The Spectator & The Agent
“When I endeavor to examine my own conduct, I divide myself as it were into two persons; and that I, the examiner and the judge, represent a different character from the other I, the person whose conduct is examined into and judged of. The first is the spectator. The second is the agent, a person who I properly call myself, and on whose conduct I was endeavoring to form some opinion.” Adam Smith – The Theory of Modern Sentiments
When I first read the comments of this eighteenth century philosopher I focused on the importance of a person accepting the role of Smith’s ‘Spectator.’ I happened to glance at this quote in an old notebook and realized that although most of us fail as the Spectator, the more significant failure is our denial of the role of what Smith called ‘The Agent.’
If the Sages of the Talmud and Midrash can find so many causes for the destruction of the Temple, how could the generation of the destruction have failed to notice what they were doing wrong? How could they have failed to appreciate the consequences of their actions when so many of prophets warned them of the coming cataclysm? They even failed to acknowledge after the fact that they were the agents of their own destruction. They refused to accept that they were active Agents in the grand movements of history all around them.
A person who rejects his role as an ‘Agent,’ can never become ‘The Spectator;’ the examiner and judge of his conduct.
The Midrash discovers the earliest allusion to Tisha B’Av in God’s “question” to Adam immediately after the sin: “Ayeka” – “Where are you?” – can also be read as “Eichah!” Adam was hiding. Rather than emerge from his hiding place among the Garden’s trees and say, “I ate of the tree You prohibited to me and realized that I am naked,” Adam hid. He was passive. He did not see himself as an Agent who could repair, or, at the very least, address his sin. He rejected the role of Agent and thereby forfeited the role of Spectator who could judge himself and find a way to repair his sin.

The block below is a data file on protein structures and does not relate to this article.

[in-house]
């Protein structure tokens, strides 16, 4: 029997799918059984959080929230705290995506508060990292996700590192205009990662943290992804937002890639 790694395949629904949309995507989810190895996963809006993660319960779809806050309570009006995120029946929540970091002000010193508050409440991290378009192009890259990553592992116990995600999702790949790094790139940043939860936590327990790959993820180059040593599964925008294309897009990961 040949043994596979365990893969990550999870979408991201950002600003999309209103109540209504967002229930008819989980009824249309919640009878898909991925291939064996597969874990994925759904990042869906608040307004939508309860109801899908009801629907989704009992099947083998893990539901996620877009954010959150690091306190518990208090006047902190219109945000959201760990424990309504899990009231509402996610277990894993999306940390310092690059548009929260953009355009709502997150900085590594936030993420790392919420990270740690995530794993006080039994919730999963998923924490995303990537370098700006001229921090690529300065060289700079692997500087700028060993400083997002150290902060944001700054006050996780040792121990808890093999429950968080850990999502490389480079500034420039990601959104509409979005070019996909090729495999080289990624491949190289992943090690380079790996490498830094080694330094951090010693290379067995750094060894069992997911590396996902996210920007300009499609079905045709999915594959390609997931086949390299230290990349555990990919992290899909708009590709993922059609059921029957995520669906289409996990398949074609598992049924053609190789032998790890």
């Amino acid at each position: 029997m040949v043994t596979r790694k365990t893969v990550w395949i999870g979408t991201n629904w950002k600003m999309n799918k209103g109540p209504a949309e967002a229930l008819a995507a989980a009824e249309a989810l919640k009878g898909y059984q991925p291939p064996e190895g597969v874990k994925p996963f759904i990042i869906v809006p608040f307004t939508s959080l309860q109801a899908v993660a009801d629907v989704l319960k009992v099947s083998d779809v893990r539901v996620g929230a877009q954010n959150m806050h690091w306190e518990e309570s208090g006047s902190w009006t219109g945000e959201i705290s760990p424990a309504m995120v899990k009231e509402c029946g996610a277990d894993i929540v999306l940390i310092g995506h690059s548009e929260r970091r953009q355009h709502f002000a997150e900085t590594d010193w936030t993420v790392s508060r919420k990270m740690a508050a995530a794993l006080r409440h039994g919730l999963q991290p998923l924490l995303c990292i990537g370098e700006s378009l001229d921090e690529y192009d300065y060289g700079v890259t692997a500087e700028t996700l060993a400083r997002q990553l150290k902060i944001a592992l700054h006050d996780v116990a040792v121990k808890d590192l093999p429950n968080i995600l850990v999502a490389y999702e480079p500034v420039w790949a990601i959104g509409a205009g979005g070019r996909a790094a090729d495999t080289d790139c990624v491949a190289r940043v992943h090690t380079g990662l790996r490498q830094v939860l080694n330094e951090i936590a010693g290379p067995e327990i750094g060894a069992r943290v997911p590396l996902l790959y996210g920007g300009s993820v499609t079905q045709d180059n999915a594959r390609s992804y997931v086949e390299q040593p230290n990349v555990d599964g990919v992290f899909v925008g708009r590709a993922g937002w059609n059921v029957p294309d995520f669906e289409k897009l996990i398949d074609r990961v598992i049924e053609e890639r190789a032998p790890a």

He failed his one test and no longer believed he could be an Agent. His destruction began, not with the sin, but with his sense of failure and inadequacy. He shed the role of Agent, and hid; he could not even look at himself for all his shame.
Perhaps the failure of the Spies, the first Tisha B’Av, the generations of the First and Second Temples, was not their refusal to be Spectators and evaluate their behavior; it was their fear of accepting the role of being Agents, active participants in all the terrible events around them.
How often do we view ourselves as victims of the anger of other people? Most of the people with whom I speak begin with how unreasonable a spouse or friend can be. There are also the people who immediately accept that God is punishing them when something bad happens: they cross the street without looking, are almost hit by a car, and declare, “God was punishing me for arguing with my parents!” It’s as if we are all victims, none of us, Agents. No wonder we have so much difficulty becoming The Spectator who can judge his own actions!
I fear that if we approach Tisha B’Av as a long list of our suffering over the millennia of exile, we will continue to accept the role of victim rather than Agent, and never achieve Spectator.
Our approach to Tisha B’Av must be that of an Agent, who accepts that he plays an important role in life and the world. We must search for ways to actively rebuild all that has been destroyed. It is not enough to say, “I will not sin during the Three Weeks,’ for that is not the statement of an Agent. The Agent asks himself, “What can I do to change my life and the world?” The Agent is active.
Only the Agent can become The Spectator who can evaluate himself during the period of Teshuva that follows close on the heals of Tisha B’Av.
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